It is wrong to assume that scale is necessarily critical or a barrier to entry. This idea ignores the law of diminishing returns. Experience in many areas where data are used as an input, like machine translation, image processing, speech recognition, or teaching artificial intelligence systems, the first million data are much more important than the second and so forth. Huge amounts of open source datasets are increasingly available for AI training (from sources as various as kaggle.com, FiveThirtyEight, Google Public Data Explorer, or from EU Open Data Portal, Data.gov. WHO Open Data repository, and World Bank Open Data, etc.). Open source software and cloud computing makes it easier for start-ups than ever before to run complex computations on these open data.
We have already mentioned several examples of companies that have been able to grow quickly without having access to large datasets when they started. In each of these cases, “scale” was not a barrier. If anything, they show that innovation is critical and that data are easy to gather.
The European Commission has also considered this question many times in merger cases. Whenever it has looked at markets in detail, it has found that rivals are able collect the data they need. In Facebook/WhatsApp, for example, it found that “there will continue to be a large amount of Internet user data that are valuable for advertising purposes.”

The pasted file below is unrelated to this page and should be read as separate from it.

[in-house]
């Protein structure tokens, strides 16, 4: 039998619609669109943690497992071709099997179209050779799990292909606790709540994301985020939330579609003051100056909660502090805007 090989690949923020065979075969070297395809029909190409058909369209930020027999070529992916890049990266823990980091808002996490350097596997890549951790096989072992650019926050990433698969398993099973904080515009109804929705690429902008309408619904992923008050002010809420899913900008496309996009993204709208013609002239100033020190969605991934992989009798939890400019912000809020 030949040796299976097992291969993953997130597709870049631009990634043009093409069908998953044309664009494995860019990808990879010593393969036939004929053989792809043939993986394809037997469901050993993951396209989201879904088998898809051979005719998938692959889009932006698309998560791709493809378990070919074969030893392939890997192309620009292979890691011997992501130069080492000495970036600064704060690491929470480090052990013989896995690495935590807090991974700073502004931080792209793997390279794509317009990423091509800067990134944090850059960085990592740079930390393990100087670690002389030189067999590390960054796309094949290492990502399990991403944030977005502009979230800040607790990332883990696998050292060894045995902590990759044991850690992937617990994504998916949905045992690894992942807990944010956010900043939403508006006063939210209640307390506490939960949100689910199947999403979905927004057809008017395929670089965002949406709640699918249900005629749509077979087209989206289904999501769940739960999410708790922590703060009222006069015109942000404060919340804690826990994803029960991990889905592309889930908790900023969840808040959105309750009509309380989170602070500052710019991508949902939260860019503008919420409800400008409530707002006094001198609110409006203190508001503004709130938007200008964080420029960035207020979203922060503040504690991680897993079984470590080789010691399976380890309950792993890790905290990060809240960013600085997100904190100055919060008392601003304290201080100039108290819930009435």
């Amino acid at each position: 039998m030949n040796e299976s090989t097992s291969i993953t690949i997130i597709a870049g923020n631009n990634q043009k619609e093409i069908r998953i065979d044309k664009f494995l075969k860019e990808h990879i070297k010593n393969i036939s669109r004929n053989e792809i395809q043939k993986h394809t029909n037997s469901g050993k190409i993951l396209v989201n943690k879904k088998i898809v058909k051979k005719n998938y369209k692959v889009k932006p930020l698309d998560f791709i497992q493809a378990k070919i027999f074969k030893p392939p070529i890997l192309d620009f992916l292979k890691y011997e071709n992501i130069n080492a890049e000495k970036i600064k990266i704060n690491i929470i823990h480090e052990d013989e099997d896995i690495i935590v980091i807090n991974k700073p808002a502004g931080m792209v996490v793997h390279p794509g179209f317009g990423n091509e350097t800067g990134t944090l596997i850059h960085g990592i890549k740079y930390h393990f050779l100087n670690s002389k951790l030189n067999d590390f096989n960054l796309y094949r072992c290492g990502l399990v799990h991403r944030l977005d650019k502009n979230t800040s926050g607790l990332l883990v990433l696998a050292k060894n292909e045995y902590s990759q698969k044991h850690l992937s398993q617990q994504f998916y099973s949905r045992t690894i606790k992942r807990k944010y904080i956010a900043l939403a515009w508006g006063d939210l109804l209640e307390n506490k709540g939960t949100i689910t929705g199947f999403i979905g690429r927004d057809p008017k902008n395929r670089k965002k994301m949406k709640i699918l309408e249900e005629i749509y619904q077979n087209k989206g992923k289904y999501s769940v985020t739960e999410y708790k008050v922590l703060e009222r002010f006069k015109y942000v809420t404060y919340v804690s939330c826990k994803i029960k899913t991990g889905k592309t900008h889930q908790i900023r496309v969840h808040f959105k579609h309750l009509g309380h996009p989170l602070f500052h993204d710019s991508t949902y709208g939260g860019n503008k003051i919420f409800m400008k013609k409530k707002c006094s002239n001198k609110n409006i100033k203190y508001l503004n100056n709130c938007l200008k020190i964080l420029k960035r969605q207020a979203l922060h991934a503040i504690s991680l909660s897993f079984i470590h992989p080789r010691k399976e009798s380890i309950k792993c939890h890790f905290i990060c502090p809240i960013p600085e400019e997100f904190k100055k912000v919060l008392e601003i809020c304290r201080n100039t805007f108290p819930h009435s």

In Microsoft/Skype, it found that barriers to entry were low, pointing to the “immediate success” of new entrants Viber, Fring, and Tango. Viber was downloaded more than a million times within three days of its launch, 10 million times within two months, and 15 million times within six months.
There may be cases where access to an existing database is critical for competition to exist. It will depend on the type of data and whether the database is replicable. In the UK, for example, the National Health Service provides access to huge amount of anonymized healthcare data for analysis. That data wouldn’t be available otherwise and cannot be replicated. But this is an exception. Online user data are very unlikely to fall into this category.
In the EU, we have a tendency to blame U.S.-based online firms (ignoring China for the time being) for the lack of EU online powerhouses, and for the difficulties of digital disruption. They are conveniently big targets. But a focus on data sharing is not the solution. The societal problems resulting from digital disruption should be solved by targeted and proportional regulation, rather than forcing firms to share data across the board. If we want to grow EU-based innovative powerhouses, the answer is a policy of creating an environment where innovation can flourish: innovation hubs combining academic centers of excellence and existing technology businesses with carefully targeted Government-sponsored open projects, which together can fertilize start-up businesses by providing talent and risk capital, a culture of entrepreneurship, critical thinking, and creativity, nurtured in an environment of fair and balanced tax laws, IPRs strong enough to encourage innovation but not so strict as to block new entry, and competition rules that preserve opportunities for new entrants without punishing them once they become successful. There is plenty of big data; what is scarcer is technical talent and business creativity, and wise regulators.